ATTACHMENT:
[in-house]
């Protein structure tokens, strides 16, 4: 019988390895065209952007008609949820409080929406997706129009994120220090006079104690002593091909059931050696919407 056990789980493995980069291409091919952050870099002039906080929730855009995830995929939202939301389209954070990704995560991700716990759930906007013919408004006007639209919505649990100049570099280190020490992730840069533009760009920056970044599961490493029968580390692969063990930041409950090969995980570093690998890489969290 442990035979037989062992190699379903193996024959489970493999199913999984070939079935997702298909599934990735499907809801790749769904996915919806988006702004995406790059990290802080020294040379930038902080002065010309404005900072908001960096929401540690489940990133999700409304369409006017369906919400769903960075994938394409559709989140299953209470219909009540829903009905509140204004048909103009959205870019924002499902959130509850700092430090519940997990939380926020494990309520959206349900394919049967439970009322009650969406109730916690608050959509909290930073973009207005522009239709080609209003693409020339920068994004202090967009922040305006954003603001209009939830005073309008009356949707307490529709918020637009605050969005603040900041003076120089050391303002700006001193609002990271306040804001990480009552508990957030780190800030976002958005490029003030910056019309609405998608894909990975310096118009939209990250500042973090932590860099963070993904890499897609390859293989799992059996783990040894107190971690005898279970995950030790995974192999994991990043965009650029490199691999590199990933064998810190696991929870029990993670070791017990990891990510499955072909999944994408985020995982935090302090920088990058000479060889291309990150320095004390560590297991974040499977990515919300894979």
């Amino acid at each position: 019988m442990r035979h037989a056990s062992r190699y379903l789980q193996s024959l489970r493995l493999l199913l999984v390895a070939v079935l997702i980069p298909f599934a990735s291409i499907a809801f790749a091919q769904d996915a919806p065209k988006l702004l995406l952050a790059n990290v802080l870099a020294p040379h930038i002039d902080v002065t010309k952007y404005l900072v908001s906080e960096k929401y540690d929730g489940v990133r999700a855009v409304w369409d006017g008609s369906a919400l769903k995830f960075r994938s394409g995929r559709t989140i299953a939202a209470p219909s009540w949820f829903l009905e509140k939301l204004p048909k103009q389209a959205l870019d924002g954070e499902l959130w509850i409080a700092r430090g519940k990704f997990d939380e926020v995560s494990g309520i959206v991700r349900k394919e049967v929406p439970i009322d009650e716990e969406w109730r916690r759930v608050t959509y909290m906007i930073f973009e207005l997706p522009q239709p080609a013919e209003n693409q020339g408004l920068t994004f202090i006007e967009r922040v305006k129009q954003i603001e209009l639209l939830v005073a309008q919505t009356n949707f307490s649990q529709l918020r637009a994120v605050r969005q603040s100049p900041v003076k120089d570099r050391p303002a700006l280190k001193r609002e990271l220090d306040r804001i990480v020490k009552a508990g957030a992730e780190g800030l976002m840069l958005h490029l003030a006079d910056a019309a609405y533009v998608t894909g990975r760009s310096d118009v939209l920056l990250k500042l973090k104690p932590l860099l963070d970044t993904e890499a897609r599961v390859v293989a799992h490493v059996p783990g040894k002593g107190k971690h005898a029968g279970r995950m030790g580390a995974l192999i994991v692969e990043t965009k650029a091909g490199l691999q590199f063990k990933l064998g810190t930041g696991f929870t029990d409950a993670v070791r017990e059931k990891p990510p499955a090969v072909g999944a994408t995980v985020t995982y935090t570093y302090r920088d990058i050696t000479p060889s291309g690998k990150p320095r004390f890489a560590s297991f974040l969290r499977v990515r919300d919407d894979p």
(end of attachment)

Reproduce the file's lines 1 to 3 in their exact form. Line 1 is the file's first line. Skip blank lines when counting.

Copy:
[in-house]
């Protein structure tokens, strides 16, 4: 019988390895065209952007008609949820409080929406997706129009994120220090006079104690002593091909059931050696919407 056990789980493995980069291409091919952050870099002039906080929730855009995830995929939202939301389209954070990704995560991700716990759930906007013919408004006007639209919505649990100049570099280190020490992730840069533009760009920056970044599961490493029968580390692969063990930041409950090969995980570093690998890489969290 442990035979037989062992190699379903193996024959489970493999199913999984070939079935997702298909599934990735499907809801790749769904996915919806988006702004995406790059990290802080020294040379930038902080002065010309404005900072908001960096929401540690489940990133999700409304369409006017369906919400769903960075994938394409559709989140299953209470219909009540829903009905509140204004048909103009959205870019924002499902959130509850700092430090519940997990939380926020494990309520959206349900394919049967439970009322009650969406109730916690608050959509909290930073973009207005522009239709080609209003693409020339920068994004202090967009922040305006954003603001209009939830005073309008009356949707307490529709918020637009605050969005603040900041003076120089050391303002700006001193609002990271306040804001990480009552508990957030780190800030976002958005490029003030910056019309609405998608894909990975310096118009939209990250500042973090932590860099963070993904890499897609390859293989799992059996783990040894107190971690005898279970995950030790995974192999994991990043965009650029490199691999590199990933064998810190696991929870029990993670070791017990990891990510499955072909999944994408985020995982935090302090920088990058000479060889291309990150320095004390560590297991974040499977990515919300894979």
């Amino acid at each position: 019988m442990r035979h037989a056990s062992r190699y379903l789980q193996s024959l489970r493995l493999l199913l999984v390895a070939v079935l997702i980069p298909f599934a990735s291409i499907a809801f790749a091919q769904d996915a919806p065209k988006l702004l995406l952050a790059n990290v802080l870099a020294p040379h930038i002039d902080v002065t010309k952007y404005l900072v908001s906080e960096k929401y540690d929730g489940v990133r999700a855009v409304w369409d006017g008609s369906a919400l769903k995830f960075r994938s394409g995929r559709t989140i299953a939202a209470p219909s009540w949820f829903l009905e509140k939301l204004p048909k103009q389209a959205l870019d924002g954070e499902l959130w509850i409080a700092r430090g519940k990704f997990d939380e926020v995560s494990g309520i959206v991700r349900k394919e049967v929406p439970i009322d009650e716990e969406w109730r916690r759930v608050t959509y909290m906007i930073f973009e207005l997706p522009q239709p080609a013919e209003n693409q020339g408004l920068t994004f202090i006007e967009r922040v305006k129009q954003i603001e209009l639209l939830v005073a309008q919505t009356n949707f307490s649990q529709l918020r637009a994120v605050r969005q603040s100049p900041v003076k120089d570099r050391p303002a700006l280190k001193r609002e990271l220090d306040r804001i990480v020490k009552a508990g957030a992730e780190g800030l976002m840069l958005h490029l003030a006079d910056a019309a609405y533009v998608t894909g990975r760009s310096d118009v939209l920056l990250k500042l973090k104690p932590l860099l963070d970044t993904e890499a897609r599961v390859v293989a799992h490493v059996p783990g040894k002593g107190k971690h005898a029968g279970r995950m030790g580390a995974l192999i994991v692969e990043t965009k650029a091909g490199l691999q590199f063990k990933l064998g810190t930041g696991f929870t029990d409950a993670v070791r017990e059931k990891p990510p499955a090969v072909g999944a994408t995980v985020t995982y935090t570093y302090r920088d990058i050696t000479p060889s291309g690998k990150p320095r004390f890489a560590s297991f974040l969290r499977v990515r919300d919407d894979p």